You take most bisphosphonates by mouth—every day, once or
twice a week, or even once a month. Zoledronic acid is given intravenously (IV),
usually only once each year. One form of ibandronate is also given
intravenously, usually every 3 months.
How It Works
Bisphosphonates are antiresorptive
medicines, which means they slow or stop the natural process that dissolves
bone tissue, resulting in maintained or increased bone density and
strength. This may prevent the development of
osteoporosis. If osteoporosis already has developed, slowing the rate of bone
thinning reduces the risk of broken bones.
Bisphosphonates may be
taken by men or women.
Why It Is Used
Bisphosphonates are commonly used
for the prevention and treatment of
osteopenia and osteoporosis.
Bisphosphonates are also used to treat other bone diseases such as
How Well It Works
Studies show that bisphosphonates
increase bone thickness and may lower the risk of fractures.1
All medicines have side effects. But many people don't feel the side effects, or they are able to deal with them. Ask your pharmacist about the side effects of each medicine you take. Side effects are also listed in the information that comes with your medicine.
Here are some important things to think about:
- Usually the benefits of the medicine are more important than any minor side effects.
- Side effects may go away after you take the medicine for a while.
- If side effects still bother you and you wonder if you should keep taking the medicine, call your doctor. He or she may be able to lower your dose or change your medicine. Do not suddenly quit taking your medicine unless your doctor tells you to.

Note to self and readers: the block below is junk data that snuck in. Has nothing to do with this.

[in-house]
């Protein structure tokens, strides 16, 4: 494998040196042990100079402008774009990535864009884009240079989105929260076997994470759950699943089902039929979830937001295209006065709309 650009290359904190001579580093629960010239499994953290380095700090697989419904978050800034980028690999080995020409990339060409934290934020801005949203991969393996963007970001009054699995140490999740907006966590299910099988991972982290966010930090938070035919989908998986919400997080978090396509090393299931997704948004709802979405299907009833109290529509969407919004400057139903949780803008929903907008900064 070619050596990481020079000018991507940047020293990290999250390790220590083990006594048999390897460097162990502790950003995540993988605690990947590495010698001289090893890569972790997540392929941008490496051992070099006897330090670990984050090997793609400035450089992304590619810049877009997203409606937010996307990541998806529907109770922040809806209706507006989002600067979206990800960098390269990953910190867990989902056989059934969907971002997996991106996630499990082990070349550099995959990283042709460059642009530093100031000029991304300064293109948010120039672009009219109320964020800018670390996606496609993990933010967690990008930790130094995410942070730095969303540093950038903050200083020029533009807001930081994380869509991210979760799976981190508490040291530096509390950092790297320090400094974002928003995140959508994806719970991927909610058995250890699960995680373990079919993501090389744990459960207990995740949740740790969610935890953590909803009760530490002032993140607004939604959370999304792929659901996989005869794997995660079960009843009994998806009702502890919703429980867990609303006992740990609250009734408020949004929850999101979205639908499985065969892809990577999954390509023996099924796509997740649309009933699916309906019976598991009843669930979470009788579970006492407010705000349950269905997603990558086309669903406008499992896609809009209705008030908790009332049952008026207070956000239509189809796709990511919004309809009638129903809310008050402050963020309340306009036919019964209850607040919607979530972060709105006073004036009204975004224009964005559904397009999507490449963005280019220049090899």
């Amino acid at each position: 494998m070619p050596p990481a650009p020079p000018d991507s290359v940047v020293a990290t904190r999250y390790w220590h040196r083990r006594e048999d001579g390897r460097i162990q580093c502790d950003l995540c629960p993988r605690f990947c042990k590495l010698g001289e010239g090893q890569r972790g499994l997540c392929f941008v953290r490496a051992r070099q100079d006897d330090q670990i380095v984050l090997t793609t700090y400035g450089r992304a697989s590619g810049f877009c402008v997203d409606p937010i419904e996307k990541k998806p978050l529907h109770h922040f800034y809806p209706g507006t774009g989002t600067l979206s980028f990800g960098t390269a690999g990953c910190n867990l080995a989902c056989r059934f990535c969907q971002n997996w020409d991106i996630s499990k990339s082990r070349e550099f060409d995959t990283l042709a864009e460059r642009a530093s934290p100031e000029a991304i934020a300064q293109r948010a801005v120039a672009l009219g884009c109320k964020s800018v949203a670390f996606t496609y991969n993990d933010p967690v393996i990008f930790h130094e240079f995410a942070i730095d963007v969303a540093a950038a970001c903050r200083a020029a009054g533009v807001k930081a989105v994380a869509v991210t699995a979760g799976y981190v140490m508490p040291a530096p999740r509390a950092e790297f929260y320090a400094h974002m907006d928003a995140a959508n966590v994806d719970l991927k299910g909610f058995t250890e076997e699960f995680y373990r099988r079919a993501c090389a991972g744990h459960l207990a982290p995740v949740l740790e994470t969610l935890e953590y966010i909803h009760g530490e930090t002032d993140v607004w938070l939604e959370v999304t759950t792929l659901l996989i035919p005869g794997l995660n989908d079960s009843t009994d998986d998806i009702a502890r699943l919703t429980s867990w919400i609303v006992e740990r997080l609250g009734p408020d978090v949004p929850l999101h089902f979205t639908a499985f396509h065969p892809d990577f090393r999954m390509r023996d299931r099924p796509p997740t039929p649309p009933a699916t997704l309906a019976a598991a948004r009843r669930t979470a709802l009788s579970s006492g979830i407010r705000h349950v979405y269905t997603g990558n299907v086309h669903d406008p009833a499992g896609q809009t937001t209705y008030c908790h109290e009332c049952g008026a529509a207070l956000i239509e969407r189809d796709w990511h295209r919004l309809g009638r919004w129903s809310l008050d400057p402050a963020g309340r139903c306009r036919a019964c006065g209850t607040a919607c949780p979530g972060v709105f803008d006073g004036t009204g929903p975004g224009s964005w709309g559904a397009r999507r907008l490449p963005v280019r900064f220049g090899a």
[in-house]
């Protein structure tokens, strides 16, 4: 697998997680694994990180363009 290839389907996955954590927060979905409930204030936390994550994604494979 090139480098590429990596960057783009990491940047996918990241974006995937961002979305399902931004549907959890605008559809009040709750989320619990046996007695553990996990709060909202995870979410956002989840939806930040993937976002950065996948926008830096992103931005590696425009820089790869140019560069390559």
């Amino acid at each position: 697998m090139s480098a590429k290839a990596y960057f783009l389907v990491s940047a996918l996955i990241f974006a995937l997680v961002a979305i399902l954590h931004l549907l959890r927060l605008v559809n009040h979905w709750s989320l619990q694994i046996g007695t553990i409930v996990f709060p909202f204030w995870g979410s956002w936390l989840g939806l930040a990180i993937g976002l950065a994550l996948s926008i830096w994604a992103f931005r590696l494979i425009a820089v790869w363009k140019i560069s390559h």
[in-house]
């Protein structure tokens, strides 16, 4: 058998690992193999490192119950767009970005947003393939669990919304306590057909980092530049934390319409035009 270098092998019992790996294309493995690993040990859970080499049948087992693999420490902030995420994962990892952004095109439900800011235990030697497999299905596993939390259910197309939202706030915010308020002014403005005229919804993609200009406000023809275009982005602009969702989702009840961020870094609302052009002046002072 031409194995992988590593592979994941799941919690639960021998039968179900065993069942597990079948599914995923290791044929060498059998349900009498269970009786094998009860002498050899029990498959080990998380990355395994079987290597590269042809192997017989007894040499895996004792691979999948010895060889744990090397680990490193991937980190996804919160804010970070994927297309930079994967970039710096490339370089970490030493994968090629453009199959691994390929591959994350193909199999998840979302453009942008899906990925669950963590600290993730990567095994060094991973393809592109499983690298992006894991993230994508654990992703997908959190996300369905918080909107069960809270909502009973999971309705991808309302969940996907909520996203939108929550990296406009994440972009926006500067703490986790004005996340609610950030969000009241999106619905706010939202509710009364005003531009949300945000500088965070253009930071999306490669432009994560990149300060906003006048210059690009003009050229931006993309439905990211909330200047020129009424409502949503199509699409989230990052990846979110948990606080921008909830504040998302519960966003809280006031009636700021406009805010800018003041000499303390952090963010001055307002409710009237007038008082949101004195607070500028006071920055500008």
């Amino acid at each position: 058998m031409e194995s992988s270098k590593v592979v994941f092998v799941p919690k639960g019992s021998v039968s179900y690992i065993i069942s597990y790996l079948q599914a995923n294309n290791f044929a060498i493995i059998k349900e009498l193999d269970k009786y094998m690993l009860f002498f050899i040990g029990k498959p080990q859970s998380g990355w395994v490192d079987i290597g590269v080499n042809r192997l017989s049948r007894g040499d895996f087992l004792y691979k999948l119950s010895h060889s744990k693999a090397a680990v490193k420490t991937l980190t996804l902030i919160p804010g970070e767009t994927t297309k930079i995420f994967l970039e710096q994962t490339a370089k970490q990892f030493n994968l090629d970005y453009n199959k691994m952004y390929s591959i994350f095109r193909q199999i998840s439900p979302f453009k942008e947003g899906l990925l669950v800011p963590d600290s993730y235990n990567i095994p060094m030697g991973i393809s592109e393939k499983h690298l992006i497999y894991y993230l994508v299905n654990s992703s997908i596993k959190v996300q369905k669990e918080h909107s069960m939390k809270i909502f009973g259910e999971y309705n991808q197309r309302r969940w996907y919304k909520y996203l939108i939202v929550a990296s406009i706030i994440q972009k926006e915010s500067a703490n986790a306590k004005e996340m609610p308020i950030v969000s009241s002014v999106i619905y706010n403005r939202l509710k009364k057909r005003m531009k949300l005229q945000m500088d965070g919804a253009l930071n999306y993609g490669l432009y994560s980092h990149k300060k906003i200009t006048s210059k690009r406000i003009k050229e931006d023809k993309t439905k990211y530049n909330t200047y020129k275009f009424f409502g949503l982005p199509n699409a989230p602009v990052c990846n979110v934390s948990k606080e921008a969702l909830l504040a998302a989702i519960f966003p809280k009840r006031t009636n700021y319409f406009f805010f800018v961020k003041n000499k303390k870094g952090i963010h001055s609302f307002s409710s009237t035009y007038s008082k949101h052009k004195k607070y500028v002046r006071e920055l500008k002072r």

Call911or other emergency services right away if you have:
Call your doctor if you are taking bisphosphonates by mouth and you have:
Call your doctor if you are taking intravenous (IV) bisphosphonates and you have:
Blood in the urine.
- Unusual tiredness or weakness.
- Muscle pain or cramps.
Common side effects of this medicine include:
Heartburn and irritation of the tube that connects the throat to the stomach (esophagus), if you are taking bisphosphonate pills. These side effects can usually be avoided by following the instructions for taking your medicine.
Headache; constipation, diarrhea, and passing gas; and muscle and joint pain, if you are taking intravenous (IV) bisphosphonate shots.
See Drug Reference for a full list of side
effects. (Drug Reference is not available in all systems.)
What To Think About
Bisphosphonates are not usually recommended for people with severe kidney disease. Your doctor will test your kidney function before prescribing bisphosphonates, especially if you are considering zoledronic acid (Reclast).
If you are considering a bisphosphonate that is taken by mouth, be sure to tell your doctor if you have ever had serious heartburn or problems with your esophagus (the tube that connects your throat to your stomach).
For the best results
and to reduce the risk of irritation to your
esophagus if you take bisphosphonates by mouth: